"All the effects of the curse are God’s judgment upon the sin of humanity, and [are] God’s continual, providential engagement with creation (cf. Isaiah 24:1-13, Lamentations 3:37-39). God’s involvement in governing creation has not ceased upon the introduction of sin, but continues ...When the scourge of the curse befalls his people, our reaction should be to evaluate our lives in light of God’s holy judgment." - Ref21
The questions I’ve raised above are not ivory tower speculations. I believe these questions are important to answer if we are to understand fully the implications Christ’s temptation as well as his victory over temptation for you and me. Consider the following three points of practical application:
That’s pretty relevant, wouldn’t you say? Is that not the logic of Hebrews 5:8-9?
Although he was a son, he learned obedience through what he suffered. And being made perfect, he became the source of eternal salvation to all who obey him (Heb 5:8-9).
In order to become “the source of eternal salvation,” Jesus had to be “made perfect.” And in order to be “made perfect,” Jesus had to “learn obedience through what he suffered.” In other words, He had to become like Adam. But where the First Adam failed, the Second Adam had to succeed. That is precisely what He did: “For as by the one man’s disobedience the many were made sinners, so by the one man’s obedience the many will be made righteous” (Rom 5:19).
Read Part 1.
In other words, should we refer to Christ during his state of humiliation as impeccable or peccable? The terms “impeccable” and “peccable” do not, in this context, refer to the commission of sin but simply to the ability or susceptibility to sin. Thus, the question is not whether Jesus was born with a sinful nature. Nor is the question whether or not Jesus ever committed any actual sin. The Scriptures in no uncertain terms affirm the purity and sinlessness of Christ (2 Cor 5:21; Heb 4:15; 7:26; 1 John 3:5). The question is, rather, was the human nature of Christ able or susceptible to sin during Jesus’ earthly ministry?
I believe the correct answer is both “no” and (a qualified) “yes.” Let me explain.
The greatest battle ever waged on earth’s soil took place two thousand years ago in the desert of Palestine. There met the champions of evil and righteousness. Satan, the most intelligent and powerful creature ever made and who’d become the archenemy of God, stood toe-to-toe with the Promised Descendant of Eve, Jesus of Nazareth, the long-awaited Messiah and the Son of God. It was a conflict of cosmic proportions. And the final outcome of his battle determined the destiny of men.
Each of the three synoptic Gospels refer to an event at the beginning of Christ’s ministry that’s commonly known as “the temptation of Christ.” Jesus is led by the Spirit into the wilderness for forty days where he was tempted by Satan (Matt 4:1-11; Mark 1:12-13; Luke 4:1-13).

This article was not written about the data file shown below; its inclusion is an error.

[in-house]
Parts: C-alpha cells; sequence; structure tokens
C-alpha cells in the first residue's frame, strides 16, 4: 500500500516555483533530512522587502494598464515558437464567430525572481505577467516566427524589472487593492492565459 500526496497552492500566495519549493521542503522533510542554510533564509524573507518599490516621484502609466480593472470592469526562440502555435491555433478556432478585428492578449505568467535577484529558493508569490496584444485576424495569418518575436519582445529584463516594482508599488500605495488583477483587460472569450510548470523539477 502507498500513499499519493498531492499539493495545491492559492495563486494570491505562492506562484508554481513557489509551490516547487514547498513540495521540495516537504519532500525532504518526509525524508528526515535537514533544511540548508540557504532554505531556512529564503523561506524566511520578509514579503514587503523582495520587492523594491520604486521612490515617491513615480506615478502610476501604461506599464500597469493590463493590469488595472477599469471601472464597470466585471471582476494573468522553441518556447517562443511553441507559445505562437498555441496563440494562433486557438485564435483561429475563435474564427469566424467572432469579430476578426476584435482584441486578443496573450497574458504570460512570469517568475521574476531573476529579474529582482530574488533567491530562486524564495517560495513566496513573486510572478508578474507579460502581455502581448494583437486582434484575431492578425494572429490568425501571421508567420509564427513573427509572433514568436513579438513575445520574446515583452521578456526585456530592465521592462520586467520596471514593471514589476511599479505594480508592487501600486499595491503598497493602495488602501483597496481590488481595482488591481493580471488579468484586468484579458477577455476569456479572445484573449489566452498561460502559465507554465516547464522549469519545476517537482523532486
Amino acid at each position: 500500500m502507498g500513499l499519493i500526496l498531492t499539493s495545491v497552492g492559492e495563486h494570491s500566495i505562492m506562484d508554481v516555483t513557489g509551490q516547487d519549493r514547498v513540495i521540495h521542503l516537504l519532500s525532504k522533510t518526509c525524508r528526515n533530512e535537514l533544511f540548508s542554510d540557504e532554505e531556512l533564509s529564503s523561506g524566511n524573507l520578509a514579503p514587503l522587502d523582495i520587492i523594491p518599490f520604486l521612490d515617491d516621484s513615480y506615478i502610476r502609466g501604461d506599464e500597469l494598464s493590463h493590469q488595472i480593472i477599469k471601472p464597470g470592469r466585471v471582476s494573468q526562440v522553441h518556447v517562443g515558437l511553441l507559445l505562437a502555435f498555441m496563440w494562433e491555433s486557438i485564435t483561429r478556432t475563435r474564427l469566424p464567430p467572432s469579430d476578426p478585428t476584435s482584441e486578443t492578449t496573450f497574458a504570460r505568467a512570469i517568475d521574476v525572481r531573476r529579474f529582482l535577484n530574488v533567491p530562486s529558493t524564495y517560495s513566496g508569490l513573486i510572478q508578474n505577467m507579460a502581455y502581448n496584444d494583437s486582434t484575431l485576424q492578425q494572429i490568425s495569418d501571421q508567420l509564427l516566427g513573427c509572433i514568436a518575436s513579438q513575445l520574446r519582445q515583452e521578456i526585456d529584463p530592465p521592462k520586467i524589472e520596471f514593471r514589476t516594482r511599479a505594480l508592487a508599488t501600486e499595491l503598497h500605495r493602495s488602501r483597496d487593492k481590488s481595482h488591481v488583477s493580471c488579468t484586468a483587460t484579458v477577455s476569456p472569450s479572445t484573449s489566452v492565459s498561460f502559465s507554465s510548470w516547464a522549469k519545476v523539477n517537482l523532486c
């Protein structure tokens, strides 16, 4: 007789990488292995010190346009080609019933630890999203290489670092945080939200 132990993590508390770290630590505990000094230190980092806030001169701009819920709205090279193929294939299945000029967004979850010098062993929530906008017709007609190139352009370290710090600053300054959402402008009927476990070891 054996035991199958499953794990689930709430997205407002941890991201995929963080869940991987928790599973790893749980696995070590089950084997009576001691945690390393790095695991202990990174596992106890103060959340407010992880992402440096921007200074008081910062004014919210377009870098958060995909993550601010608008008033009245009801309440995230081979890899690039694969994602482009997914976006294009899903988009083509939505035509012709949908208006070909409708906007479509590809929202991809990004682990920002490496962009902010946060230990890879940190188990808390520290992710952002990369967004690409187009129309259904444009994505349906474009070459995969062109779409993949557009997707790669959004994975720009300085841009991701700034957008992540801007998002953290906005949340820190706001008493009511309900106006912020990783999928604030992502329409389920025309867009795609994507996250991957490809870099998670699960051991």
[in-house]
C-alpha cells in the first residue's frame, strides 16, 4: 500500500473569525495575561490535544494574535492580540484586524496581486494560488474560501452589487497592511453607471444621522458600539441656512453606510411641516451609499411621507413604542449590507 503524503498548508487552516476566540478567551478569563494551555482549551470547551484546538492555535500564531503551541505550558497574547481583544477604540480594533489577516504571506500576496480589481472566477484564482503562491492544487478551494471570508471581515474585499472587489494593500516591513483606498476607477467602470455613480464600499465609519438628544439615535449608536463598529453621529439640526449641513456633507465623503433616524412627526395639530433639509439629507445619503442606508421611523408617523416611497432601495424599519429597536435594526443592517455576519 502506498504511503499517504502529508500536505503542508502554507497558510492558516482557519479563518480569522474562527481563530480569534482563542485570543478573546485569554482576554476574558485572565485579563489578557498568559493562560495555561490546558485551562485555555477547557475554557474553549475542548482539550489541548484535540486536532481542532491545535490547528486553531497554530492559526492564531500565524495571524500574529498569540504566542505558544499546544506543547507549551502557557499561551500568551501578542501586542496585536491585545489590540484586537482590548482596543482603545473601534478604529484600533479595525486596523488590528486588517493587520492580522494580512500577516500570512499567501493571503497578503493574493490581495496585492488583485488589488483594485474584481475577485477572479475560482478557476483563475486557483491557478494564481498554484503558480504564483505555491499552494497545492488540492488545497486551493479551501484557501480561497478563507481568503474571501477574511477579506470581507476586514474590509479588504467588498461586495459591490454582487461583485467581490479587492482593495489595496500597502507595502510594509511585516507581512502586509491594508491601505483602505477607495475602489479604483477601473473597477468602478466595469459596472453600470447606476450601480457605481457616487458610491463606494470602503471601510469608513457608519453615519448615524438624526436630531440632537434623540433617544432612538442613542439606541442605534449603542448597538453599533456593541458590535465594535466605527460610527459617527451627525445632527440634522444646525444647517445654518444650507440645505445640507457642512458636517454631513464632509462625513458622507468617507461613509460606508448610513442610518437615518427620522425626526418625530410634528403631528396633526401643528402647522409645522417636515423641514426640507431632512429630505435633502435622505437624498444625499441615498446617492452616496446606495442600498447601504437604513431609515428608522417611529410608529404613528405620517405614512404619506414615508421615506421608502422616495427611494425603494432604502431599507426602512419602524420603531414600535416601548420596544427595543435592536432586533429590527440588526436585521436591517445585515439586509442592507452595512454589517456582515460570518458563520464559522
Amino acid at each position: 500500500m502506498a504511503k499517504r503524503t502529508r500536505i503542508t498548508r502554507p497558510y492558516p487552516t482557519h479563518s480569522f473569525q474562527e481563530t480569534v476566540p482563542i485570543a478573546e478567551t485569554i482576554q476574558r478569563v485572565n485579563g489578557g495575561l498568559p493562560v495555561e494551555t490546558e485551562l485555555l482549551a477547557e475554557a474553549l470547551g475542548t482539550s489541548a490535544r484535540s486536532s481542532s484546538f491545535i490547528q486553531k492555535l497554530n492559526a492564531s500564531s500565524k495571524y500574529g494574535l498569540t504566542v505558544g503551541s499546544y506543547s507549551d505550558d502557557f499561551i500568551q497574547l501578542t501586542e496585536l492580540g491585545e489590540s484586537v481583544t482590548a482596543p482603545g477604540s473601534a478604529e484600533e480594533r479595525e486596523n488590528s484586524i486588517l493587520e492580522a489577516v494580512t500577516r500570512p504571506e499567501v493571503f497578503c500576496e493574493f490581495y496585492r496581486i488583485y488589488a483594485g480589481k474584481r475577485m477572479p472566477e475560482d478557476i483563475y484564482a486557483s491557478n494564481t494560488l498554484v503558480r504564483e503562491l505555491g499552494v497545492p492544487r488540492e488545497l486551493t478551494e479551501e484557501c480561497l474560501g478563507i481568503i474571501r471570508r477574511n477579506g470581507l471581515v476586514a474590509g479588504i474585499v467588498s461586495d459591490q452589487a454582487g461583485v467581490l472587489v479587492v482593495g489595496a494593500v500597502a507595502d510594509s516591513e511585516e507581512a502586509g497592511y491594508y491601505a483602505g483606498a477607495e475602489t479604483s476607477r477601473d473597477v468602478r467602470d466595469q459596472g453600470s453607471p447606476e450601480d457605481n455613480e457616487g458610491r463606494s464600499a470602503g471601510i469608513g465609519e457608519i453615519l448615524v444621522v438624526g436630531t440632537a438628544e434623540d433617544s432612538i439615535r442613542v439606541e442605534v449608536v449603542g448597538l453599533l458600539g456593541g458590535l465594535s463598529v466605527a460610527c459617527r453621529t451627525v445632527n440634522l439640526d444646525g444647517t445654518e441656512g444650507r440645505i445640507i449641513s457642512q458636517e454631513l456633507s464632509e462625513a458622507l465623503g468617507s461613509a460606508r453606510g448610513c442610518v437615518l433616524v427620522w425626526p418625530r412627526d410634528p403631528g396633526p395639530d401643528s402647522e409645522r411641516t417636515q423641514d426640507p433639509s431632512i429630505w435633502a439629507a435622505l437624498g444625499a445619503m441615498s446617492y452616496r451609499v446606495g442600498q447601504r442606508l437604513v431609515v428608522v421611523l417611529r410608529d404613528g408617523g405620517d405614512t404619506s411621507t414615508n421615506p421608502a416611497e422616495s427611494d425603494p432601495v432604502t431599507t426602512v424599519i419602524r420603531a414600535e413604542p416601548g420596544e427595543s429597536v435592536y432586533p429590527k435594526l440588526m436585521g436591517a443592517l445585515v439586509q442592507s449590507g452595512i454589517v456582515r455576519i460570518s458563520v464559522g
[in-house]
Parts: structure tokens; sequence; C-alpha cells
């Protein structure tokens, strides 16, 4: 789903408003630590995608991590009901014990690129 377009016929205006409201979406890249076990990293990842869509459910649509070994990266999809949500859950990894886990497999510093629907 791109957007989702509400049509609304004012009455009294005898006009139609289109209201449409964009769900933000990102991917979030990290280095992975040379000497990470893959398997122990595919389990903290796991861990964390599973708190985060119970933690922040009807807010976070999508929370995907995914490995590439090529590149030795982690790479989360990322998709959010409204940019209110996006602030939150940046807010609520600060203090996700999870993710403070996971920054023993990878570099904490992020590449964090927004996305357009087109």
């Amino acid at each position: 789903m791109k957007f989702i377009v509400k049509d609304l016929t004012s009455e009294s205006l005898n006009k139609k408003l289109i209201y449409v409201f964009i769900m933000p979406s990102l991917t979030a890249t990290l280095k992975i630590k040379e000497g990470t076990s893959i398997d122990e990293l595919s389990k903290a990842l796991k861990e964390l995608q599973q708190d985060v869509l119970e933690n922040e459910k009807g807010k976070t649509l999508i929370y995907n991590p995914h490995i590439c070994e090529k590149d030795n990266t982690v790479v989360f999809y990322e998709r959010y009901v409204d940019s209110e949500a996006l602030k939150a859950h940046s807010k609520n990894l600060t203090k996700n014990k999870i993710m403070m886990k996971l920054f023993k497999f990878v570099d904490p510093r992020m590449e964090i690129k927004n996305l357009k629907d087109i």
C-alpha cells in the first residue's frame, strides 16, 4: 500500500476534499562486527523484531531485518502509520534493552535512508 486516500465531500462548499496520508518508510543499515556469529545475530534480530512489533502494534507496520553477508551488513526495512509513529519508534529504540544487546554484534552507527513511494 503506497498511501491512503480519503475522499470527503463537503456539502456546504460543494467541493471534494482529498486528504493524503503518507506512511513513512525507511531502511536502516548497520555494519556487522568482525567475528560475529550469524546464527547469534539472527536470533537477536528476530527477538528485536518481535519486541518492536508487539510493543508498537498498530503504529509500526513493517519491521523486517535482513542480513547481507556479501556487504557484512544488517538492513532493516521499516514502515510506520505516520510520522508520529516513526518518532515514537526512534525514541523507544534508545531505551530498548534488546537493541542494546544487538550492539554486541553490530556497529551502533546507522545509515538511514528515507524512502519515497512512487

Some question whether we should refer to this ordeal as the temptation of Christ. After all, Jesus is fully God. According to James 1:13, God cannot be tempted. Moreover, the Greek verb πειράζω, commonly translated “to tempt,” can signify to examine or reveal the nature or character of something or someone by submitting it to a test. Hence, it is often translated “to test” or “to examine” (e.g.s., Gen 22:1 [LXX]; Exod 20:20 [LXX]; John 6:6; 2 Cor 13:5; Heb 11:17; Rev 2:2).1 Accordingly, scholars like Birger Gerhardsson prefer to view this ordeal as “The Testing of God’s Son.”2
On Thomas Brooks (d.1680): "Brooks characterized this strategy as 'making the soul bold to venture upon the occasions of sin.' Like many of the devil's lies, it distorts a truth, namely that temptation is not sin. The Christian who is tempted only sins when he surrenders to the temptation; being outwardly tempted is not a sin.
The providence of God] may be defined the solicitous, everywhere powerful, and continued [intuitus] inspection and oversight of God, according to which he exercises a general care over the whole world, and over each of the creatures and their actions and passions, in a manner that is befitting himself, and suitable for his creatures, for their benefit.106
So Arminius defined the providence of God. Perhaps especially important is the fact that he spoke about God’s providence as “everywhere powerful” but did not indicate that God’s providence is actually all-powerful. He also referred to God’s providence being exercised in a manner that is “suitable for his creatures.” This statement seems to point out the direction that Arminius’s understanding of providence will take. In this brief definition, Arminius’s picture of God’s providence seems to be shaped by the creation rather than the will of the Creator.
By John A. Aloisi. Reproduced from DBSJ 21 (2016) with permission. This installment continues the study of Original Sin Itself, and follows a look at the defitions of Original Sin held by Augustine and Aquinus. Read the series.
Arminius placed great emphasis on the “event” of sin. In his view, sin consists in action.82 It is an event much more than it is a state or condition. Arminius therefore drew a sharp distinction between original sin and “actual sins” which people commit at a specific point in time.83 Actual sin is “that sin which man commits, through the corruption of his nature, from the time when he knows how to use reason.”84 People are born with original sin, but they commit actual sins when they choose to transgress God’s law.